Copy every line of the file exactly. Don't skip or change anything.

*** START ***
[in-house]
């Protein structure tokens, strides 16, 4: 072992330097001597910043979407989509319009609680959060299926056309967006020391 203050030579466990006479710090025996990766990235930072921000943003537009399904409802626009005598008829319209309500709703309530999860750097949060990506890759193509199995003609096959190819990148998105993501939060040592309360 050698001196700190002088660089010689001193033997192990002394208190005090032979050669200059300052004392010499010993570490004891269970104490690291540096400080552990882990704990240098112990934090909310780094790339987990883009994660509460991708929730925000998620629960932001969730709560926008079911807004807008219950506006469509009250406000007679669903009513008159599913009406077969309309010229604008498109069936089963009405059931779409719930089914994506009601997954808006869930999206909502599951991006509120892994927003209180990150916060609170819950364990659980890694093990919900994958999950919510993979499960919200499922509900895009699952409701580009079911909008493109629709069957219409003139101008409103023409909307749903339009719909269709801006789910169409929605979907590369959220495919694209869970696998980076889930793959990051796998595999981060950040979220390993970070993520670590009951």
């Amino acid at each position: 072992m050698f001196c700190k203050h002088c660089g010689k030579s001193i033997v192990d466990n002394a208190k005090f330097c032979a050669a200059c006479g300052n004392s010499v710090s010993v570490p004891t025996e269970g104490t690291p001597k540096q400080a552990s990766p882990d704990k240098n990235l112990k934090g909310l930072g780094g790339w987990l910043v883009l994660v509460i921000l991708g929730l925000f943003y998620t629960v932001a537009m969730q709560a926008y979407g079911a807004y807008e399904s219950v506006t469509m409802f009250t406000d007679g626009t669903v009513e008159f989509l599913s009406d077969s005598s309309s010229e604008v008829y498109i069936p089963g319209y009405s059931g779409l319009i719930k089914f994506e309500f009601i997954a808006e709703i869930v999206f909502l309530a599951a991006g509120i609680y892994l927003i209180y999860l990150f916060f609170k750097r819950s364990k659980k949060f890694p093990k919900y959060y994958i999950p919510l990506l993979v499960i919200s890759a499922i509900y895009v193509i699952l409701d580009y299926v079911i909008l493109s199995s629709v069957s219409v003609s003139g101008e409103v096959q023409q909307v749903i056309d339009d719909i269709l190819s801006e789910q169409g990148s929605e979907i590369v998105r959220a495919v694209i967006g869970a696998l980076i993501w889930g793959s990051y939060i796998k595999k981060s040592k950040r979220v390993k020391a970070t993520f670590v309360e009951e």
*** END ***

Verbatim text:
[in-house]
């Protein structure tokens, strides 16, 4: 072992330097001597910043979407989509319009609680959060299926056309967006020391 203050030579466990006479710090025996990766990235930072921000943003537009399904409802626009005598008829319209309500709703309530999860750097949060990506890759193509199995003609096959190819990148998105993501939060040592309360 050698001196700190002088660089010689001193033997192990002394208190005090032979050669200059300052004392010499010993570490004891269970104490690291540096400080552990882990704990240098112990934090909310780094790339987990883009994660509460991708929730925000998620629960932001969730709560926008079911807004807008219950506006469509009250406000007679669903009513008159599913009406077969309309010229604008498109069936089963009405059931779409719930089914994506009601997954808006869930999206909502599951991006509120892994927003209180990150916060609170819950364990659980890694093990919900994958999950919510993979499960919200499922509900895009699952409701580009079911909008493109629709069957219409003139101008409103023409909307749903339009719909269709801006789910169409929605979907590369959220495919694209869970696998980076889930793959990051796998595999981060950040979220390993970070993520670590009951």
């Amino acid at each position: 072992m050698f001196c700190k203050h002088c660089g010689k030579s001193i033997v192990d466990n002394a208190k005090f330097c032979a050669a200059c006479g300052n004392s010499v710090s010993v570490p004891t025996e269970g104490t690291p001597k540096q400080a552990s990766p882990d704990k240098n990235l112990k934090g909310l930072g780094g790339w987990l910043v883009l994660v509460i921000l991708g929730l925000f943003y998620t629960v932001a537009m969730q709560a926008y979407g079911a807004y807008e399904s219950v506006t469509m409802f009250t406000d007679g626009t669903v009513e008159f989509l599913s009406d077969s005598s309309s010229e604008v008829y498109i069936p089963g319209y009405s059931g779409l319009i719930k089914f994506e309500f009601i997954a808006e709703i869930v999206f909502l309530a599951a991006g509120i609680y892994l927003i209180y999860l990150f916060f609170k750097r819950s364990k659980k949060f890694p093990k919900y959060y994958i999950p919510l990506l993979v499960i919200s890759a499922i509900y895009v193509i699952l409701d580009y299926v079911i909008l493109s199995s629709v069957s219409v003609s003139g101008e409103v096959q023409q909307v749903i056309d339009d719909i269709l190819s801006e789910q169409g990148s929605e979907i590369v998105r959220a495919v694209i967006g869970a696998l980076i993501w889930g793959s990051y939060i796998k595999k981060s040592k950040r979220v390993k020391a970070t993520f670590v309360e009951e």